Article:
Lauren Rearick
June 20, 2019 8:41 am
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Too many of us have stories of doctors not believing our pain, years spent being misdiagnosed, and struggles in accessing the care we need (from exorbitant costs to previous intimidating appointments). Often, health care obstacles are directly tied to medicine’s gender bias, as well as stigmas relating to our race, ethnicity, sexuality, non-binary gender identity, age, and income. In our series Pain Today, we are highlighting these stories through personal and reported essays, hoping to empower each other to advocate for our health in a way that much of the medical community does not.

My experience with anxiety took the form of sleepless nights and waves of dread. Initially, I believed that I was only having stress symptoms, and then the anxiety got so much worse. My days were consumed with worry, and I knew I wasn’t okay. I sought out the assistance of a doctor, but the diagnosis (insomnia) and the treatment (breathing exercises) were not what I had envisioned.

I’m sure my experience with a mental health condition is nothing out of the ordinary; 40 million American adults have anxiety, but only 36.9 percent of those with the condition receive treatment. Though I did seek help, I was disappointed in the answers I received. Only after multiple visits—including one to another doctor—did I feel that my concerns were finally heard.

According to Dr. Vint Blackburn, assistant professor of psychiatry, UPMC, receiving the correct diagnosis requires open communication between doctor and patient. In my case, my anxiety wasn’t receiving the seriousness it warranted, but that’s not always the situation for every person. “[Many] primary care physicians have gotten pretty sensitive to at least trying to listen to patients who say, ‘I think I’m depressed’ or ‘I think I’m anxious,’” he said. “The problem is, we often encounter people not wanting to admit they’re struggling or resisting treatment.” He attributes this to a continued stigma that surrounds admitting you have a mental health condition.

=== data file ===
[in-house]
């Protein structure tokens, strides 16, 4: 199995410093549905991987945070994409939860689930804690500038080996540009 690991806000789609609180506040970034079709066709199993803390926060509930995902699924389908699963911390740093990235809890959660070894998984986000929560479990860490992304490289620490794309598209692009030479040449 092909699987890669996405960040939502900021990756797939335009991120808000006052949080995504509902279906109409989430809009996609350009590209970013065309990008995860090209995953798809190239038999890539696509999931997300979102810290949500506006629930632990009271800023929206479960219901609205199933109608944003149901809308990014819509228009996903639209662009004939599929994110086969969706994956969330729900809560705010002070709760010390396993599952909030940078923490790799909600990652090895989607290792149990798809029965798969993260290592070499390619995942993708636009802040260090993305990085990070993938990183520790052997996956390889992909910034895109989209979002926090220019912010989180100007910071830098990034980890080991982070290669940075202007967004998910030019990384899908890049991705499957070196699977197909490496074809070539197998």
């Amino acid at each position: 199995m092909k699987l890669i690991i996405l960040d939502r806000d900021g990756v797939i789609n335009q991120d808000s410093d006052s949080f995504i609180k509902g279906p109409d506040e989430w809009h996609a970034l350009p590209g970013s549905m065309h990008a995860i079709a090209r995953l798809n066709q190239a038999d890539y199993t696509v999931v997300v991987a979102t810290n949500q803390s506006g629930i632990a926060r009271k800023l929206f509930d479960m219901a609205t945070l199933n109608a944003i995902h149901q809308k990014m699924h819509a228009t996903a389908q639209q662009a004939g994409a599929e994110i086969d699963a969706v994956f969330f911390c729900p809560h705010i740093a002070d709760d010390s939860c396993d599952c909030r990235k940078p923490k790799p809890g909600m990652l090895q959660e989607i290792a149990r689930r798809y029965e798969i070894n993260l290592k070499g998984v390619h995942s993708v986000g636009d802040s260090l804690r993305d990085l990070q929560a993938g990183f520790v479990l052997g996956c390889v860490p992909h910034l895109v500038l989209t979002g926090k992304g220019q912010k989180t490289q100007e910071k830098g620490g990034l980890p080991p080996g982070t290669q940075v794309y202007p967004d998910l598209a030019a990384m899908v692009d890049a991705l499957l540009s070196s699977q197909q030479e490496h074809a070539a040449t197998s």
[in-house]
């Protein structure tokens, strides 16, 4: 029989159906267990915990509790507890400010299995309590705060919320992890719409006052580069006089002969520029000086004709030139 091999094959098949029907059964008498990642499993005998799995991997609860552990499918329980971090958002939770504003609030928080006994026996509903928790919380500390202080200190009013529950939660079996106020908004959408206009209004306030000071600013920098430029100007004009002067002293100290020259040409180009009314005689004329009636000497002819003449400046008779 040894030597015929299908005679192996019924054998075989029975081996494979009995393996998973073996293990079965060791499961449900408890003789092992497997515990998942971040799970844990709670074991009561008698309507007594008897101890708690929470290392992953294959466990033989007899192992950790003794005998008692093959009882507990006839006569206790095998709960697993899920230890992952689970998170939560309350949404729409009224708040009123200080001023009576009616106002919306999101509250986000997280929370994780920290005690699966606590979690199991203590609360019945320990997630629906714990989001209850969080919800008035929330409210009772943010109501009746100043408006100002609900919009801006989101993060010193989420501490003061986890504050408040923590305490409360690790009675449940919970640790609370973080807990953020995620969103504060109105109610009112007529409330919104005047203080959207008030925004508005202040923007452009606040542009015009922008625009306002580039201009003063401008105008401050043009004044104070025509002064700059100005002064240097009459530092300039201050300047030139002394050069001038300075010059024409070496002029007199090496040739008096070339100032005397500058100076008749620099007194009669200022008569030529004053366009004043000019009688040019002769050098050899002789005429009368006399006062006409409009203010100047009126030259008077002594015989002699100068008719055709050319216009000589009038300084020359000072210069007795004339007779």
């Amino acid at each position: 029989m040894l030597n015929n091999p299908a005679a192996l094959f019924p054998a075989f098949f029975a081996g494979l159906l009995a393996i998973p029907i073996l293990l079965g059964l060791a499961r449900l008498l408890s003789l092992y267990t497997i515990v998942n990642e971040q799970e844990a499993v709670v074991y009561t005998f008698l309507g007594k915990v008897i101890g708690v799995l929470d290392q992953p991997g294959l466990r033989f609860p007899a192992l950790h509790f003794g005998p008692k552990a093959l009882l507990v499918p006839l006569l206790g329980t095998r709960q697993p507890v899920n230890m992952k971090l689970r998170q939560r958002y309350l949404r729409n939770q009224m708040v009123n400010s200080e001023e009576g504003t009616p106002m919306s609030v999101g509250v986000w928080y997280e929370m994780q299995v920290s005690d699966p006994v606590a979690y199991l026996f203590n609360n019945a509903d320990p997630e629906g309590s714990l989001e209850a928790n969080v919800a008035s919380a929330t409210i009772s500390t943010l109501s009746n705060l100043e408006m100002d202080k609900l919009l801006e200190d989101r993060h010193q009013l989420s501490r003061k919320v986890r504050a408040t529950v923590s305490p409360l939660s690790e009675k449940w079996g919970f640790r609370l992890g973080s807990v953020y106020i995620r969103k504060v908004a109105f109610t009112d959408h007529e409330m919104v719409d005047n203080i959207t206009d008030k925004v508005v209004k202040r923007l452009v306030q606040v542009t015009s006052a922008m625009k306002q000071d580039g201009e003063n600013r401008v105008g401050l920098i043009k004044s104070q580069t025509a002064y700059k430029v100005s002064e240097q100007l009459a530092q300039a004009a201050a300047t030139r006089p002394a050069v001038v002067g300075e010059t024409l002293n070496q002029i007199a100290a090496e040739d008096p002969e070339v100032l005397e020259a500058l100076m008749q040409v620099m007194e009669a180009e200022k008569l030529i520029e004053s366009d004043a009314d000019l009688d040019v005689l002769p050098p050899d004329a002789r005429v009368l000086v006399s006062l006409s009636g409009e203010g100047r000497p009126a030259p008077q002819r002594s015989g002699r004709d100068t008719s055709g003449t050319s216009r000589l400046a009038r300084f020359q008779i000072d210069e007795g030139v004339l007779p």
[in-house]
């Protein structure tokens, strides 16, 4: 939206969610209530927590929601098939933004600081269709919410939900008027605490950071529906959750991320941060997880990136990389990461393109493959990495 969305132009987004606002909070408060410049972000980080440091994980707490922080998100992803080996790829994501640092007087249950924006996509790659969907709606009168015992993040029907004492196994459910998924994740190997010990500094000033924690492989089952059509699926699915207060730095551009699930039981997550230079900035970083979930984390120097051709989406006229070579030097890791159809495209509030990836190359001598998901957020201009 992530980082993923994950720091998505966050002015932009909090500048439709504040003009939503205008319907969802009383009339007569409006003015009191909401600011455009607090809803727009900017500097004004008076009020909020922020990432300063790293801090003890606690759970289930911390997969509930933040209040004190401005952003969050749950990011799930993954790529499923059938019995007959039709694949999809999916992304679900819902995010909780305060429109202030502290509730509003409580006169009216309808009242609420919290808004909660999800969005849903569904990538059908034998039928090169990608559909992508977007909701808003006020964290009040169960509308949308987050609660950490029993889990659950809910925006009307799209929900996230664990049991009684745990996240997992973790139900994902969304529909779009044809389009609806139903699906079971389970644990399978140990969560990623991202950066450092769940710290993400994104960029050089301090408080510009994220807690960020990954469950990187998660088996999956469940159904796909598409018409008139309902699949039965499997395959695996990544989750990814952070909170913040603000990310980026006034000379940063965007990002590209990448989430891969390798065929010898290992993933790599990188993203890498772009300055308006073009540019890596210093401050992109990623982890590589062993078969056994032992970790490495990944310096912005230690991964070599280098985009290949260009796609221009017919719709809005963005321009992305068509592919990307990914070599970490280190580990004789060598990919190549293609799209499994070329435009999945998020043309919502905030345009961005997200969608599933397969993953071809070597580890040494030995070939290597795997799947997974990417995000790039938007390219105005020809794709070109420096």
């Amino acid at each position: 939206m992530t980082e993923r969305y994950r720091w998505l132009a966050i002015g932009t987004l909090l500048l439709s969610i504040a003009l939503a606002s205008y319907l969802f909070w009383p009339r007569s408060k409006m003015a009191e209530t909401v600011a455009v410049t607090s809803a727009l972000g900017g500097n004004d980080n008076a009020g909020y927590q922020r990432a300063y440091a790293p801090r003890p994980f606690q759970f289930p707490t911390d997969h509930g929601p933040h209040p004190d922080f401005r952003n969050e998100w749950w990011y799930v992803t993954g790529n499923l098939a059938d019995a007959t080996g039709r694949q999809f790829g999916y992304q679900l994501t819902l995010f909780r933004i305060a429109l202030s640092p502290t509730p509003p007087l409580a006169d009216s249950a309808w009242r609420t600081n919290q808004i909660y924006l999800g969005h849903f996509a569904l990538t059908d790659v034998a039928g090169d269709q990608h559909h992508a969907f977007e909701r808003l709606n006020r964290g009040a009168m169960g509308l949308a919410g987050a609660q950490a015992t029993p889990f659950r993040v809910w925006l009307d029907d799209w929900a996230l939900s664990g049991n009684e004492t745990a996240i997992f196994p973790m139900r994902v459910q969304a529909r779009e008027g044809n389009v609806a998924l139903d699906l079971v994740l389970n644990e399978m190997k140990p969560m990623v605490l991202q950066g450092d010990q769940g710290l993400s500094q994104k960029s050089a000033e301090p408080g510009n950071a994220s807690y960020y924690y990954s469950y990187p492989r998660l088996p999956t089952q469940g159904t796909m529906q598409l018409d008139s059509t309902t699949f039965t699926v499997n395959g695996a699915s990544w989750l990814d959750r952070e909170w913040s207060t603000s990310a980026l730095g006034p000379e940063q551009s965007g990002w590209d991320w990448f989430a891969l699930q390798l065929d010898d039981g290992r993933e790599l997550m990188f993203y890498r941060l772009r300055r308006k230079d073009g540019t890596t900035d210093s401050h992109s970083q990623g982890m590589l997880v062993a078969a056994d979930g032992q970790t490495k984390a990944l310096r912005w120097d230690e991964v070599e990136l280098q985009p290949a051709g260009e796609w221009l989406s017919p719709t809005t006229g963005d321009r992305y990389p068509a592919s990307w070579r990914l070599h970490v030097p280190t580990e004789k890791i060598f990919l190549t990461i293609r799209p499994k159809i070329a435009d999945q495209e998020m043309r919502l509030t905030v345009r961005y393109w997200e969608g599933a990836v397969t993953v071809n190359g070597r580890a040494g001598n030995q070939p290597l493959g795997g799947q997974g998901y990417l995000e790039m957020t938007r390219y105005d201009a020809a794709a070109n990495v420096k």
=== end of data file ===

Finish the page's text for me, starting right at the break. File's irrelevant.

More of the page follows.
I can admit that in the initial phases of my anxiety, I too tried to deny that it was anything serious. Eventually, once I saw how much my symptoms affected my life, I accepted that I needed help, and started seeking treatment. Even though I didn’t fully understood what anxiety was, I listened to my body.

When the initial treatment prescribed by my doctor didn’t work, I spoke up.

I sought the opinion of another doctor, and I discussed potential ways to treat the anxiety, deciding on a treatment plan that I found effective.

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With mental health treatment, it may take a period of adjustment before you begin to feel better, especially when it comes to medication, Dr. Blackburn said. It’s never too late to seek out treatment or to schedule an appointment with your doctor, but he said that “like any illness, sooner is better than later.” Once you do begin treatment, it can take four to six weeks before you see any significant change.

For me, once I started medication, I started to feel a gradual lessening of my symptoms. It didn’t happen overnight, which is something Dr. Blackburn reminds his patients. “People want to feel something right away…but the improvement is long term,” he said. “People have to be patient. Recovery of any illness is not linear, it doesn’t continually go up and improve; there’s going to be setbacks.” For me, setbacks came in the form of anxiety attacks.

But when that happened, I was sure to be open with my doctor about the seriousness of my symptoms. I was prepared with questions and concerns, and I put my health first, ensuring that I received the medication I needed.

It was certainly not easy to speak up and admit that my health had worsened, but by doing so, I was able to actually receive help.

Ultimately, like any other illness, anxiety will present itself in different ways in different people. Not all symptoms will be the same, nor will all forms of treatment prescribed by a doctor. The most important thing you can do is tell your doctor exactly how you’re feeling, and if you’re not feeling better or you want to try something else, don’t be afraid to share that with your healthcare provider—or to look for a new doctor who will believe you. No matter what course of action you follow, Dr. Blackburn said it’s important to celebrate the fact that you sought help. “One of the things I tell people is that we are not in charge of our brains, our brains are in charge of us,” he said. “The brain is an organ, and when it gets wonky we can’t make it function by pure will alone. We see mental illness as a medical illness, and sometimes you need help to correct that.”

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